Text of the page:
Date of this Version
Documentary Editing, Volume 25, Number 3, Fall 2003. ISSN 0196-7134
Reprinted from 1980
We might as well begin on a note of candor by admitting the worst error we ever made, for of all the things that we would have done differently this surely heads the list. On the errata page of volume 8 appears the note: "Volume 4, p. 309, n. 1. The man wrongly identified as Robert Brown Elliott [a black man] was actually William Elliott, a white man. The letter to BTW, Apr. 25,1898, was from Rev. G. M. Elliott of Beaufort, S.C." Not only had we confused a black man with a white man and another black man, but in a display of erudition we gratuitously had mentioned a letter that Elliott-the wrong Elliott-wrote to Booker T. Washington fourteen years after our own annotation indicated his death date. And they say that dead men tell no tales. At least there were no errata in our erratum. Such a compounding of errors could only have been achieved by a committee. For most of our annotations, we are able to trace back responsibility by checking the raw data notes, but in this case these had mysteriously disappeared. It all reminds us of the famous Nast cartoon about the Tweed ring. It shows a circle of bloated politicians. The caption reads, "Who Stole the People's Money?" Each man is pointing his finger at the man on his left. That is our worst error yet, but we still have to do the cumulative index with its infinite possibilities.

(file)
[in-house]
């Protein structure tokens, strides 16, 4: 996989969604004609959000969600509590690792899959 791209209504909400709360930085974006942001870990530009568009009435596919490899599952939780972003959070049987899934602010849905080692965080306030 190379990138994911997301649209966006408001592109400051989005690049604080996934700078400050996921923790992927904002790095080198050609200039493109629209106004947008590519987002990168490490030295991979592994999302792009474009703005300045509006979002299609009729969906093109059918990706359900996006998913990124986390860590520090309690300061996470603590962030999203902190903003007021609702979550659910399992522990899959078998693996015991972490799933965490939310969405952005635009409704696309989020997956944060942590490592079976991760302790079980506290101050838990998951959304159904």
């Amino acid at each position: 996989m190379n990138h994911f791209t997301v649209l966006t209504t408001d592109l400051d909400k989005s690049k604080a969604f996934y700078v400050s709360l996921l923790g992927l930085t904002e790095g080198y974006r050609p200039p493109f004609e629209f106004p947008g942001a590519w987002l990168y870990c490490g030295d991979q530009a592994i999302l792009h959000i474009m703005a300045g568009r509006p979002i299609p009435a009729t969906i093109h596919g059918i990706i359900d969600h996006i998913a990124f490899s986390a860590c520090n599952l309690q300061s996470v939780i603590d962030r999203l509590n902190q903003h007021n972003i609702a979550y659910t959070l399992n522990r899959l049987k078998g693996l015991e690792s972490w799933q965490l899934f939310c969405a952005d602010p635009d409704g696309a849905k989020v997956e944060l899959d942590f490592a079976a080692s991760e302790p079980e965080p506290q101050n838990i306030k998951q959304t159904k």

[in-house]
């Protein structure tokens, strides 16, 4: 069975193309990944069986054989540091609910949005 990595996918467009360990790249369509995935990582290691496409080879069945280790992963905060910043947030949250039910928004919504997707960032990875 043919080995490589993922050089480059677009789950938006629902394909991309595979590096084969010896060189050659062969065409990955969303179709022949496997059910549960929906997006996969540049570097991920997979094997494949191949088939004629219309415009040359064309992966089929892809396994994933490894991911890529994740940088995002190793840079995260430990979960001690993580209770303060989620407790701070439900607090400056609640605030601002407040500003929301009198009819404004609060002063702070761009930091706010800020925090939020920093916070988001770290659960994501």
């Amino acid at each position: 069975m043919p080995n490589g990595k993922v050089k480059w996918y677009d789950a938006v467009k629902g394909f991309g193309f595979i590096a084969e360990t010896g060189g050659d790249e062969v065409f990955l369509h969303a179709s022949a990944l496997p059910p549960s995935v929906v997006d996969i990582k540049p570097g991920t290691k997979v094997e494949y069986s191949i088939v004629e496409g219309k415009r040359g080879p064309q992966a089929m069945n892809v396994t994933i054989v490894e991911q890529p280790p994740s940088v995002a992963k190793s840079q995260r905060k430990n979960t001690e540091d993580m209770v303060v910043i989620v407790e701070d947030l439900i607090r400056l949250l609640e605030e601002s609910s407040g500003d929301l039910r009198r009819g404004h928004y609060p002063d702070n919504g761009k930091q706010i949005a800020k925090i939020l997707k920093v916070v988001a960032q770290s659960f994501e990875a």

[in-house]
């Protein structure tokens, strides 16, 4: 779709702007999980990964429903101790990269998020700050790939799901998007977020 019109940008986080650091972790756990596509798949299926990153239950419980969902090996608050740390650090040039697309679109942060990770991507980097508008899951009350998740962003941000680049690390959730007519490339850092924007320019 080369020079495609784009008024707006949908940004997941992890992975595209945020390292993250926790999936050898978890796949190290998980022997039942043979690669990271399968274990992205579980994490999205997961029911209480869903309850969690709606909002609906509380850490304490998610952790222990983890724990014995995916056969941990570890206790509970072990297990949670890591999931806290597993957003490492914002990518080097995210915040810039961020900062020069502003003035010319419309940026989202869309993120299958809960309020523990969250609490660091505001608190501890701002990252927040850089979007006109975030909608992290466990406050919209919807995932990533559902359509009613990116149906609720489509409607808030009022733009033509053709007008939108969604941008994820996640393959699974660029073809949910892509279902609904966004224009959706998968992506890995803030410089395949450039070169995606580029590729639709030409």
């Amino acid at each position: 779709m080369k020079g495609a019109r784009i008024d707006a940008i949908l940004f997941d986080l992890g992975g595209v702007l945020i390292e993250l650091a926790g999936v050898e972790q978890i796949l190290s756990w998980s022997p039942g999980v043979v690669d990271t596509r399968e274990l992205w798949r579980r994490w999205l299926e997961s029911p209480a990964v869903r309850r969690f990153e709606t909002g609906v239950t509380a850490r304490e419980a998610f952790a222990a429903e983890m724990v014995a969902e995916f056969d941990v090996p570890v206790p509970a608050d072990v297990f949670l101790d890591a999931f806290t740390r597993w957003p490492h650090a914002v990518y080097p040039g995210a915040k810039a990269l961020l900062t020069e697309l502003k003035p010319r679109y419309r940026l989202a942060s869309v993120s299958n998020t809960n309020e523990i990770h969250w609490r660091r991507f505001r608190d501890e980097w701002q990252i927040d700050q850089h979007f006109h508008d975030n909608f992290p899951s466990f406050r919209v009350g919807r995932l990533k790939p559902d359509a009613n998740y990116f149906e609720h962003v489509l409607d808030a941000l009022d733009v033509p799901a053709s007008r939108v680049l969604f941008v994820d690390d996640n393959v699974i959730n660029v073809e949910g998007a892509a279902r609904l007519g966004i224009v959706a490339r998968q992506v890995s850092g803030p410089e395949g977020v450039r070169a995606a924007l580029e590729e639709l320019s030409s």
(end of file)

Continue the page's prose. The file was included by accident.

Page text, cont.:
Without trying to explain away an error that gross, we can only say that it is the kind of error that occurred only once, and occurred in spite of our editorial method rather than because of it. Most of the other outright errors were less egregious: misspelled names; failure to annotate at first mention-we now have a system for that; and attributing to the A. M. E. Church what should properly be credited to the A. M. E. Zion Church-there is a man in Atlanta who reads our volumes apparently for no other purpose than to catch any slighting of his church.